Toyota’s New Solid-State EV Battery Achieves 745 Miles and Takes 10 Min to Charge

June 17, 2023

JAPAN—The world’s largest automaker just provided an update on its development of solid-state batteries on Tuesday, a technology that will allow the Japanese car company to leapfrog past Tesla with improved driving range, cost-saving manufacturing, and safety.

Toyota currently leads the industry with over 1,331 known patents, followed by Panasonic with 445 patents, and Idemitsu Kosan with 272 patents, according to Green Car Reports.

Basically, a Japanese-dominated field. There is no American company, including Tesla, that has any type of meaningful patents with solid-state batteries.

Toyota’s achievement is being trumpeted as a “technological breakthrough” because its R&D department addressed the durability problems in solid-state batteries. The Japanese carmaker will begin mass production in 2026-2027.

Solid-state batteries can hold more energy than current liquid electrolyte batteries and are cheaper to manufacture. Automakers and analysts expect them to speed the transition to EVs by addressing a major consumer concern: range.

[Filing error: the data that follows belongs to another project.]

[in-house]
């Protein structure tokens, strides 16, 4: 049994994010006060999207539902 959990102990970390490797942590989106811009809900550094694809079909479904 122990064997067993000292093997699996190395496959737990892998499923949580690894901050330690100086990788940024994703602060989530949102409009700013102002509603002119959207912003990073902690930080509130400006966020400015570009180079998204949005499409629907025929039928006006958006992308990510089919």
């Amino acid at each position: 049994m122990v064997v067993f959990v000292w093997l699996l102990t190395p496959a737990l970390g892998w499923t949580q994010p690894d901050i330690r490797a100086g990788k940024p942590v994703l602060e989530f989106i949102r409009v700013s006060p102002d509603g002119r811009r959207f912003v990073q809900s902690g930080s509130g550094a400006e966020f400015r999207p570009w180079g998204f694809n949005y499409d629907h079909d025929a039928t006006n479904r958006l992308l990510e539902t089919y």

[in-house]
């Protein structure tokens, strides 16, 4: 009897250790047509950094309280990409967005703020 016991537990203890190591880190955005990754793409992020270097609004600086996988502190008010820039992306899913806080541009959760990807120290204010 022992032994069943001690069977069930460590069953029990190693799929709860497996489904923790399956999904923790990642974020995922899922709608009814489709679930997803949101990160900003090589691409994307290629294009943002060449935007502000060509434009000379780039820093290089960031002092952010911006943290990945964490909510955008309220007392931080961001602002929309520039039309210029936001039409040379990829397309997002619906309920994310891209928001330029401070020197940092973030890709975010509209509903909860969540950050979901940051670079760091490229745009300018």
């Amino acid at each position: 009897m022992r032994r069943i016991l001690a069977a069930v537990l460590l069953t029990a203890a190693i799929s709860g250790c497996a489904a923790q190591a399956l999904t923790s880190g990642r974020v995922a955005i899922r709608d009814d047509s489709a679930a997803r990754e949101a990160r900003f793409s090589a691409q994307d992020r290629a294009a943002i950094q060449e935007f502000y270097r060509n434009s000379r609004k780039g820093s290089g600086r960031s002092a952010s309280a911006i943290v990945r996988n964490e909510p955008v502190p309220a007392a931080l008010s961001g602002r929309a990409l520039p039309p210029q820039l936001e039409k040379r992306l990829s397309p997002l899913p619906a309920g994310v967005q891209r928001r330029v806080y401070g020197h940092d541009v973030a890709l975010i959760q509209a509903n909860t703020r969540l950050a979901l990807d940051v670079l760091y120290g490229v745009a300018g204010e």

Toyota’s new solid-state battery will have a range of 745 miles and will take 10 minutes to charge from 10-80% when using a DC fast charger, according to Motor Authority.

Toyota is already researching a more advanced solid-state battery that could deliver a range closer to 930 miles.

Tesla currently depends on Japan’s Panasonic for its advanced lithium-ion batteries and the Japanese company has built multiple gigafactories to supply its American partner.

General Motors relies on South Korea’s LG Chem, Ford relies on South Korea’s SK Innovation, and Stellantis-Chrysler relies on South Korea’s Samsung for its EV batteries. Toyota has developed its own battery.

Toyota is also developing a new method of aluminum frame manufacturing. Many Tesla fans snark at this attempt. However, they fail to realize Japan’s Fuji Technica and Miyazu developed Tesla’s current aluminum frame and even developed the industrial equipment and techniques associated with the manufacturing process.

The Japanese carmaker is oftentimes credited with taking down the former Big 3 (Ford, GM, Chrysler) and this technological achievement will likely cement its dominance over its American competitors since they rely on South Korean, Japanese, and Chinese battery technology. Nothing in-house.

Feature Screenshot via Power Torque YouTube

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